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PETA Redskins logo: Animal Rights Group Offers A compromise (PHOTO)



FILE - This Aug. 28, 2009 file photo shows the Washington Redskins logo on the field before  he start of a preseason NFL football game in Landover, Md. he team's nickname, which some consider a derogatory term for Native Americans, has faced a barrage of criticism. Local leaders and pundits have called for a name change. Opponents have launched a legal challenge intended to deny the team federal trademark protection. A bill introduced in Congress in March would do the same, though it appears unlikely to pass. But a new Associated Press-GfK poll shows that nationally, ?Redskins? still enjoys widespread support. (AP Photo/Nick Wass, File)

The Washington Redskins, PETA style

The name of Washington’s NFL team, the Redskins, has been considered controversial for quite some time. Many view it as an exploitative, pejorative term for Native Americans. Most recently, Bob Costas broached the topic in his commentary during Sunday night’s game, calling the team name and mascot a “slur” and an “insult”.

In the wake of the controversy following this commentary, the animal rights’ group PETA has weighed in.

Rather than changing the name of the team, PETA has suggested a mascot change. Rather than the Native American chief mascot that the team uses now, PETA opined in a blog post on Friday that the team use a much more nutritious “red skin”: a potato.

PETA unveiled their vision of a Redskins mascot, a red skinned potato that they call an “ingenious and healthy solution”.

When you hear the word “redskin,” what do you immediately think of? Potatoes, of course! And who could be offended by a harmless redskin potato — except, maybe, for the Yukon Gold lobby (and if Alaska had a football team, rest assured that we’d be the first to suggest the Yukon Gold Diggers as a franchise name).

The redskin potato would be a noble mascot for a variety of reasons. Potatoes are also native Americans, having been cultivated in Peru for millennia. A tasty, versatile, animal- and environmentally friendly vegan staple, potatoes are now the most popular vegetable in the U.S. They are loaded with nutrients, including iron, potassium, vitamin C, fiber, and even protein, and red potatoes in particular are high in antioxidants.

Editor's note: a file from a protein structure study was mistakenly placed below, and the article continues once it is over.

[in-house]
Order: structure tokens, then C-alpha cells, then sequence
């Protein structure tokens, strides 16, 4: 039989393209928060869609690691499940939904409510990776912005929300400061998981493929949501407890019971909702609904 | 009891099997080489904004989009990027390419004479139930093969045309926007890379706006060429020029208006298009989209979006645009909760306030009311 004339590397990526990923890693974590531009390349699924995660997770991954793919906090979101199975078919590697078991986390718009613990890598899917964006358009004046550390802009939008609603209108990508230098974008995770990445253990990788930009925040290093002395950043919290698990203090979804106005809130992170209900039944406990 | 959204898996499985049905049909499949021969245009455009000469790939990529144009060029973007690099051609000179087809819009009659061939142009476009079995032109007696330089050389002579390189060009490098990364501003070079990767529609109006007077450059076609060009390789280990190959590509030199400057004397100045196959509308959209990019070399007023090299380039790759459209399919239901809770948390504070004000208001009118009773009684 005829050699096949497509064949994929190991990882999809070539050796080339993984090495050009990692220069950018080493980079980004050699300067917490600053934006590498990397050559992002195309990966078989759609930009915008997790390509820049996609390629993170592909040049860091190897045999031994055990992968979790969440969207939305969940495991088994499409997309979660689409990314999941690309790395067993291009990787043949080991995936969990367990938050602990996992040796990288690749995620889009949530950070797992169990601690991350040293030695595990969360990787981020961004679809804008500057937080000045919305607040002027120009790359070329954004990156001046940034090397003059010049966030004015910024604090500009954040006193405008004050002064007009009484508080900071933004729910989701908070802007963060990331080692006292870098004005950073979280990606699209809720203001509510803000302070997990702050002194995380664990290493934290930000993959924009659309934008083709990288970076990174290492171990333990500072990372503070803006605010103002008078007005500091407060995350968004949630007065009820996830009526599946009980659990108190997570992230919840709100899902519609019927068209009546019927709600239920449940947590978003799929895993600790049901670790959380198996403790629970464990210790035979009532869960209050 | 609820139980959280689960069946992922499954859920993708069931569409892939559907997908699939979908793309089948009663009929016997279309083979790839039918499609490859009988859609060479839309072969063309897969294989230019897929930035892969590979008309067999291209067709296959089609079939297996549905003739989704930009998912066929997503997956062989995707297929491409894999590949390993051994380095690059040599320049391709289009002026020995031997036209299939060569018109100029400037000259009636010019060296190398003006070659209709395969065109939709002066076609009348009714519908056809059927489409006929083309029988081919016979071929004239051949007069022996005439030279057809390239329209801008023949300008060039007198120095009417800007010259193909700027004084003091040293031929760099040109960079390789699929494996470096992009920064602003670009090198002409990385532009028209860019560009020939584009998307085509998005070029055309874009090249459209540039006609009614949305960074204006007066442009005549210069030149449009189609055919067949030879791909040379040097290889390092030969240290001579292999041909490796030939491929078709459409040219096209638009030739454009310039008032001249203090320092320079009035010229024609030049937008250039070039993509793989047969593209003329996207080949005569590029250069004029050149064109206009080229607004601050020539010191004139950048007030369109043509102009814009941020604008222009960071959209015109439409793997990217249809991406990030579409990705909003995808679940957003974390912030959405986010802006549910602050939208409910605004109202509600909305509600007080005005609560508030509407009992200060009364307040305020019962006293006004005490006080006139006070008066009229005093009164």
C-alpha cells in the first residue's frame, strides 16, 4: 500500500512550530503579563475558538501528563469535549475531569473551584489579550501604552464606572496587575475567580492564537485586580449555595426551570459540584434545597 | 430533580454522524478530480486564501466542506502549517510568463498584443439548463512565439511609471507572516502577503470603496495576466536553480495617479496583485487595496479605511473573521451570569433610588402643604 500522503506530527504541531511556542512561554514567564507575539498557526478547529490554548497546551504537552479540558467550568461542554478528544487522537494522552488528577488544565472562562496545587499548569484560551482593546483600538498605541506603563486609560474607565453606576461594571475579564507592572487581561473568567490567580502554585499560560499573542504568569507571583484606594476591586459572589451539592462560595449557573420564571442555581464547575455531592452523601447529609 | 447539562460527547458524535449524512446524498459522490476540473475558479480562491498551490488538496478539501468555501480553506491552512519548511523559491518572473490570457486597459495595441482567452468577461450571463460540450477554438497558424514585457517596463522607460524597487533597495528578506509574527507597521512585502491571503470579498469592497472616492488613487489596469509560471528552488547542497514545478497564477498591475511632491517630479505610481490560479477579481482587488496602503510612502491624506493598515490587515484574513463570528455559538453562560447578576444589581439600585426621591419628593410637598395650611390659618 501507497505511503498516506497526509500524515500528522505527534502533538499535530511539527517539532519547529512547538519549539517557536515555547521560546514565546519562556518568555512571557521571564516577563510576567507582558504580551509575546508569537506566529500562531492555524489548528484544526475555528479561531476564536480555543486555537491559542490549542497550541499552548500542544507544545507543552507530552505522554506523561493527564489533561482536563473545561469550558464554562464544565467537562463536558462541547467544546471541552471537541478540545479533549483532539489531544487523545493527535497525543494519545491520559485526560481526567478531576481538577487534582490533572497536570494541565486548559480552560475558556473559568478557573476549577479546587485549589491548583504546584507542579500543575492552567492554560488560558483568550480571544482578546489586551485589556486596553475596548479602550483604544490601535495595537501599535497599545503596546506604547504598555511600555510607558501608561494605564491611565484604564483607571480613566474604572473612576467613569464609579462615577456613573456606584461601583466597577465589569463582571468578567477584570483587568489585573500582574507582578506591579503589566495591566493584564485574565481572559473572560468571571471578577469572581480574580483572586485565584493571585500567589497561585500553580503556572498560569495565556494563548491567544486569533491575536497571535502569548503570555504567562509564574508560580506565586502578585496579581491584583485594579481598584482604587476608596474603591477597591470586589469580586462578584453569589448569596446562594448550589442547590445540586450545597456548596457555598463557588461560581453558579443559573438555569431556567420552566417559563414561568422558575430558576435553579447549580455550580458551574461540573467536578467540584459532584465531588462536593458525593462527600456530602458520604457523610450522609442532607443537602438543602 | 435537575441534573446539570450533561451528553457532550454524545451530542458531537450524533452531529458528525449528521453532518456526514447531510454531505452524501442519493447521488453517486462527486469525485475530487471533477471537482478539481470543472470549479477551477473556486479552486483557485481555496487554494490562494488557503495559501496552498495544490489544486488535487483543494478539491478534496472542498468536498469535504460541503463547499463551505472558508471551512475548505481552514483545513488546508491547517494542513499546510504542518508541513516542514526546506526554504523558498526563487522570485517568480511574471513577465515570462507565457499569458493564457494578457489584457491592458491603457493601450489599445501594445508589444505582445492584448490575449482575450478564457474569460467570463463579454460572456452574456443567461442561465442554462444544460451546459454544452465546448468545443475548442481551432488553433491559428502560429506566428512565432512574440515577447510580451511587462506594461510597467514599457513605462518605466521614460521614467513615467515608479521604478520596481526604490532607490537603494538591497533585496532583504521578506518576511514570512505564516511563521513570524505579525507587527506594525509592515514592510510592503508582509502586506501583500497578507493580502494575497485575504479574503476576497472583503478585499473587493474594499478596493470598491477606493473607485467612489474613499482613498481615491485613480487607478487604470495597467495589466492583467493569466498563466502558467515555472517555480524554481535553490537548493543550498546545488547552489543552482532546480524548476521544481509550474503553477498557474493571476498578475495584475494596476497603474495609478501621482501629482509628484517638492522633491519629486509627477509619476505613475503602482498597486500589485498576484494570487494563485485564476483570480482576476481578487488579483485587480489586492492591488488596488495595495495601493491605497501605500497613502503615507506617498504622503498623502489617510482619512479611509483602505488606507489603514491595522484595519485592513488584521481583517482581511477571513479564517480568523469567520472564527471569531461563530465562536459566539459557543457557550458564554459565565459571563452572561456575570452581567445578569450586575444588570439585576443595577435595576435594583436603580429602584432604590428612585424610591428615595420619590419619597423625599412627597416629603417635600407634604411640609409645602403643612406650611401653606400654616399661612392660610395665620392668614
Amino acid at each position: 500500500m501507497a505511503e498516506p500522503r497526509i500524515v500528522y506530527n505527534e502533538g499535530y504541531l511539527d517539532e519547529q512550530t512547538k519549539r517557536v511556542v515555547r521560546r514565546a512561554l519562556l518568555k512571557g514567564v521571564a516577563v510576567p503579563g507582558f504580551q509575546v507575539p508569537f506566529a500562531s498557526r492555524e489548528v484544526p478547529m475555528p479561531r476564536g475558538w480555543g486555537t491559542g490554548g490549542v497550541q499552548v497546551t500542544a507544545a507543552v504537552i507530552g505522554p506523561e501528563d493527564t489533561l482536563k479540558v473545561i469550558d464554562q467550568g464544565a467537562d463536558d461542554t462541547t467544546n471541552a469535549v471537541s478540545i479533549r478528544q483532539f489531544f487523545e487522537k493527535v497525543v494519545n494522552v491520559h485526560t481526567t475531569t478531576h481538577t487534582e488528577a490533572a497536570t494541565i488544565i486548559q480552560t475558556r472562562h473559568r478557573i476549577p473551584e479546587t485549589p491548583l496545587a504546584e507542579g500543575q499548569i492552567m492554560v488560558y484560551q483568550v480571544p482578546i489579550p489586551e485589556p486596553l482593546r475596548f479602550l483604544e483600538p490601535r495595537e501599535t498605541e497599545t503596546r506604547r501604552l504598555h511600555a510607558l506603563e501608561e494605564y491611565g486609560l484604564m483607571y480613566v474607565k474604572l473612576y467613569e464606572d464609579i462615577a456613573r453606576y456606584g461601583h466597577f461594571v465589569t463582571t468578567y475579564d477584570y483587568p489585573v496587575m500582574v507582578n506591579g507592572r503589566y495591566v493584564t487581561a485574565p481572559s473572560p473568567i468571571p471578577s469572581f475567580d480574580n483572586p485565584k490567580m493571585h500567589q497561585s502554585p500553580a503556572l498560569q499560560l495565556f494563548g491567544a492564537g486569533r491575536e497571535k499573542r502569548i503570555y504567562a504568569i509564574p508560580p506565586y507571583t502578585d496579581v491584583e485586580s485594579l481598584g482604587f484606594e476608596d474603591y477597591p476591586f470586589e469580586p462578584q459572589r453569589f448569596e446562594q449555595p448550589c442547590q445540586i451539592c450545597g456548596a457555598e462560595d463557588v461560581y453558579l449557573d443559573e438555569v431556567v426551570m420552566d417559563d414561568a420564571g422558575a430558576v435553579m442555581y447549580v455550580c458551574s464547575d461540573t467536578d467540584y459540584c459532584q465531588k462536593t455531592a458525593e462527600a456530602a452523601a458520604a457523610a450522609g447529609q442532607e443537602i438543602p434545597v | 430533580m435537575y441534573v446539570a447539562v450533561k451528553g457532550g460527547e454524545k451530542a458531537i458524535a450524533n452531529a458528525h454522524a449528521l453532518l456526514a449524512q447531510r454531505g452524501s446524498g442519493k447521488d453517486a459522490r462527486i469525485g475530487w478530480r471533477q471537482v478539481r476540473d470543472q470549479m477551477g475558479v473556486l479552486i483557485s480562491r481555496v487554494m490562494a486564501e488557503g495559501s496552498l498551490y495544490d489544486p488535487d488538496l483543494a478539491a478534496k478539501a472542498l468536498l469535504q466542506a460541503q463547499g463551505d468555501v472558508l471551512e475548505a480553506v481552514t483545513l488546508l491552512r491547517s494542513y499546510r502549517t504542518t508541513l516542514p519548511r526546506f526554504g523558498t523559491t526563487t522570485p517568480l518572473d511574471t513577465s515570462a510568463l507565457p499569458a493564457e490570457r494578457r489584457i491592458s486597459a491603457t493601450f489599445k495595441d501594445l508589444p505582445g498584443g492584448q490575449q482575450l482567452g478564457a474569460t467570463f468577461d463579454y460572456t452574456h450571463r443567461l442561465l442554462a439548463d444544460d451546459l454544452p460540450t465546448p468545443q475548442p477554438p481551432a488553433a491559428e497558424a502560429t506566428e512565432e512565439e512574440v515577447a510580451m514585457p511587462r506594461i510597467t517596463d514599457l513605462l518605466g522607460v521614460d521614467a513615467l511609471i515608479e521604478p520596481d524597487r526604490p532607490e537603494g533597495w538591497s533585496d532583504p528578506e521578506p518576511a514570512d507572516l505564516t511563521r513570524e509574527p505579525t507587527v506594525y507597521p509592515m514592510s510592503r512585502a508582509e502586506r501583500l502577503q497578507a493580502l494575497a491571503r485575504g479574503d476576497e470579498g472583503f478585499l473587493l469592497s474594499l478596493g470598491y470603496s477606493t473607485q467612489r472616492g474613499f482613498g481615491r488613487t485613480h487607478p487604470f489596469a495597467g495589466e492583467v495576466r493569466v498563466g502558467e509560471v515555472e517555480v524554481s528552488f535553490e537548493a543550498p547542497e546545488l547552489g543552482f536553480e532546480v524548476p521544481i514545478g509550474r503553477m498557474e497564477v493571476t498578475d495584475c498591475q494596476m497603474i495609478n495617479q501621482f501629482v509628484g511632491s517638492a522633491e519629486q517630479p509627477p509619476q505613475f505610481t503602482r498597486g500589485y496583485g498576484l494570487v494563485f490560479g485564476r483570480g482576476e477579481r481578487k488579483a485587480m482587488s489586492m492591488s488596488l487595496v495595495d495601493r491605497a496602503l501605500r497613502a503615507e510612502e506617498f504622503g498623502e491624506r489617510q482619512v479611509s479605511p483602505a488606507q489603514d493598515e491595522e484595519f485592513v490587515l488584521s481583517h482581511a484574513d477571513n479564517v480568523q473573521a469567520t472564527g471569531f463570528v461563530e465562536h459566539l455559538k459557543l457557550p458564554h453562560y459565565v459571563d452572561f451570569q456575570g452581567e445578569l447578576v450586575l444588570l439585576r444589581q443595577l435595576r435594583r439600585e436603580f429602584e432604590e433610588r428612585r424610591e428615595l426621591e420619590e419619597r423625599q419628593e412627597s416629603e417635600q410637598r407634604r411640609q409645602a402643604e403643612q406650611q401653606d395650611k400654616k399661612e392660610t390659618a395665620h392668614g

Here's what the proposed new logo looks like:

Here’s what the proposed new logo looks like

In May the owner of the Washington Redskins, Dan Snyder, stated in an interview with ESPN that he would not be changing the name of the team. He calls the mascot a “badge of honor” but Costas disagrees, pointing out that, unlike team names like the Chiefs or the Braves, Redskins does not honor any positive trait and only describes a race.

“I’ve listened carefully to the commentary and perspectives on all sides, and I respect the feelings of those who are offended by the team name,” Snyder wrote. “But I hope such individuals also try to respect what the name means, not only for all of us in the extended Washington Redskins family, but among Native Americans too.”

“When I consider the Washington Redskins name, I think of what it stands for,” Snyder wrote. “I think of the Washington Redskins traditions and pride I want to share with my three children, just as my father shared with me — and just as you have shared with your family and friends.”

Do you think the team should be forced to change their name?

On The Web:

PETA Tells Washington Redskins To Keep Name, Change Logo…To A Potato

No Need for Redskins to Change Name, Says PETA

Bob Costas Says Redskins Name Is ‘An Insult, A Slur’ During NBC’s ‘Sunday Night Football’ (VIDEO)

Dan Snyder defends ‘Redskins’

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